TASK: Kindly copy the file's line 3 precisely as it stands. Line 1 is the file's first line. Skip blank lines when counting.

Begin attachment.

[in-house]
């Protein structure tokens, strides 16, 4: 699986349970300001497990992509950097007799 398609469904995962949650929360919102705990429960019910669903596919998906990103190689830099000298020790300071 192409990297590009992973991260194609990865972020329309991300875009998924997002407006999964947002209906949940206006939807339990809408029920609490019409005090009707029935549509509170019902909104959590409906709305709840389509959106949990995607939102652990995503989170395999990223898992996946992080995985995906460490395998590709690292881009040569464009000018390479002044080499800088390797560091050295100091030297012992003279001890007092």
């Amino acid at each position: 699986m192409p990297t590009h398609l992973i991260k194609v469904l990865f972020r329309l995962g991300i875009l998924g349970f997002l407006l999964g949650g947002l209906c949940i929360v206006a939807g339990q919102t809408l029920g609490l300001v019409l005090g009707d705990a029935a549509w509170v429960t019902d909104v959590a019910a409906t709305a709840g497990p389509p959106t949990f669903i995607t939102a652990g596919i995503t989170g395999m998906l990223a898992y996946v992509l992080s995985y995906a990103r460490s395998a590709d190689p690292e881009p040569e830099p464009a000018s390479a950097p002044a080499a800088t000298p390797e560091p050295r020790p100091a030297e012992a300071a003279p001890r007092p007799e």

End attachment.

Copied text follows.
């Amino acid at each position: 699986m192409p990297t590009h398609l992973i991260k194609v469904l990865f972020r329309l995962g991300i875009l998924g349970f997002l407006l999964g949650g947002l209906c949940i929360v206006a939807g339990q919102t809408l029920g609490l300001v019409l005090g009707d705990a029935a549509w509170v429960t019902d909104v959590a019910a409906t709305a709840g497990p389509p959106t949990f669903i995607t939102a652990g596919i995503t989170g395999m998906l990223a898992y996946v992509l992080s995985y995906a990103r460490s395998a590709d190689p690292e881009p040569e830099p464009a000018s390479a950097p002044a080499a800088t000298p390797e560091p050295r020790p100091a030297e012992a300071a003279p001890r007092p007799e």